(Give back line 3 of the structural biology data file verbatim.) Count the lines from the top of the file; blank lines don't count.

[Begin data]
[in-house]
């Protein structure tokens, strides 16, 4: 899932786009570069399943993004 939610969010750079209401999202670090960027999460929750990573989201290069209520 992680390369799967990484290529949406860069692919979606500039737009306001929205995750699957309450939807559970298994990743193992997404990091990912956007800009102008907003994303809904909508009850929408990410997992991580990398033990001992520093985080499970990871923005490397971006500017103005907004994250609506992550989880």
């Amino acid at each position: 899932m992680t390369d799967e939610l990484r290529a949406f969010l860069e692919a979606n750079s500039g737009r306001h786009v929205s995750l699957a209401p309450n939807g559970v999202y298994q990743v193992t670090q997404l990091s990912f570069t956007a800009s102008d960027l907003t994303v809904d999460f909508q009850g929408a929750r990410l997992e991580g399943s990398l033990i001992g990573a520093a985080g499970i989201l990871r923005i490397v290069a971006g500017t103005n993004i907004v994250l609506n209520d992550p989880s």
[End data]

């Amino acid at each position: 899932m992680t390369d799967e939610l990484r290529a949406f969010l860069e692919a979606n750079s500039g737009r306001h786009v929205s995750l699957a209401p309450n939807g559970v999202y298994q990743v193992t670090q997404l990091s990912f570069t956007a800009s102008d960027l907003t994303v809904d999460f909508q009850g929408a929750r990410l997992e991580g399943s990398l033990i001992g990573a520093a985080g499970i989201l990871r923005i490397v290069a971006g500017t103005n993004i907004v994250l609506n209520d992550p989880s």